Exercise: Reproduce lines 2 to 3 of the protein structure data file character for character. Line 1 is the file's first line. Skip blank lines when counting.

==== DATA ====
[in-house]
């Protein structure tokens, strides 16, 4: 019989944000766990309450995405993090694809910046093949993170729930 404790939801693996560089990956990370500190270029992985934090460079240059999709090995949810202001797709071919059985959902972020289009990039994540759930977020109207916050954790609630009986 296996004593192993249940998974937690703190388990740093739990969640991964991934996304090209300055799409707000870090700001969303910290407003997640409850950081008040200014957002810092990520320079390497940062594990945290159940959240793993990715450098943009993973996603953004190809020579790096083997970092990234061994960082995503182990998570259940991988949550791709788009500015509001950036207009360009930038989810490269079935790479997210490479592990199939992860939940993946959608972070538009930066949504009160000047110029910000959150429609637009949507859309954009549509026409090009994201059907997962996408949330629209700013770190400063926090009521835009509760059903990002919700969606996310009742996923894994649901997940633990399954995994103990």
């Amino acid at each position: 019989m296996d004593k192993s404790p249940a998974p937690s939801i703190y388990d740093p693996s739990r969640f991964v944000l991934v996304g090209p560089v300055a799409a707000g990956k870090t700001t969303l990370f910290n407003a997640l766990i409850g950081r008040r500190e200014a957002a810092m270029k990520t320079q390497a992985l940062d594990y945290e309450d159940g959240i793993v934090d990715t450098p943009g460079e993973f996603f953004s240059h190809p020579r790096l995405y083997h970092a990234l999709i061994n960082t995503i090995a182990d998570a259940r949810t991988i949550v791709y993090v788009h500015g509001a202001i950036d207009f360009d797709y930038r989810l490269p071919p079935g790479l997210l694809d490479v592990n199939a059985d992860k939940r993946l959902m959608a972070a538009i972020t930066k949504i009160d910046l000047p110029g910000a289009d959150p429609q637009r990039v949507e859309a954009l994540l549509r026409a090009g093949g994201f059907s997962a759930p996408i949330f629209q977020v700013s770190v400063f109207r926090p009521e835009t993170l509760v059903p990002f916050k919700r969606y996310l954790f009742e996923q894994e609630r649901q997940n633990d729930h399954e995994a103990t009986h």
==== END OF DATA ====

């Protein structure tokens, strides 16, 4: 019989944000766990309450995405993090694809910046093949993170729930 404790939801693996560089990956990370500190270029992985934090460079240059999709090995949810202001797709071919059985959902972020289009990039994540759930977020109207916050954790609630009986 296996004593192993249940998974937690703190388990740093739990969640991964991934996304090209300055799409707000870090700001969303910290407003997640409850950081008040200014957002810092990520320079390497940062594990945290159940959240793993990715450098943009993973996603953004190809020579790096083997970092990234061994960082995503182990998570259940991988949550791709788009500015509001950036207009360009930038989810490269079935790479997210490479592990199939992860939940993946959608972070538009930066949504009160000047110029910000959150429609637009949507859309954009549509026409090009994201059907997962996408949330629209700013770190400063926090009521835009509760059903990002919700969606996310009742996923894994649901997940633990399954995994103990």
């Amino acid at each position: 019989m296996d004593k192993s404790p249940a998974p937690s939801i703190y388990d740093p693996s739990r969640f991964v944000l991934v996304g090209p560089v300055a799409a707000g990956k870090t700001t969303l990370f910290n407003a997640l766990i409850g950081r008040r500190e200014a957002a810092m270029k990520t320079q390497a992985l940062d594990y945290e309450d159940g959240i793993v934090d990715t450098p943009g460079e993973f996603f953004s240059h190809p020579r790096l995405y083997h970092a990234l999709i061994n960082t995503i090995a182990d998570a259940r949810t991988i949550v791709y993090v788009h500015g509001a202001i950036d207009f360009d797709y930038r989810l490269p071919p079935g790479l997210l694809d490479v592990n199939a059985d992860k939940r993946l959902m959608a972070a538009i972020t930066k949504i009160d910046l000047p110029g910000a289009d959150p429609q637009r990039v949507e859309a954009l994540l549509r026409a090009g093949g994201f059907s997962a759930p996408i949330f629209q977020v700013s770190v400063f109207r926090p009521e835009t993170l509760v059903p990002f916050k919700r969606y996310l954790f009742e996923q894994e609630r649901q997940n633990d729930h399954e995994a103990t009986h």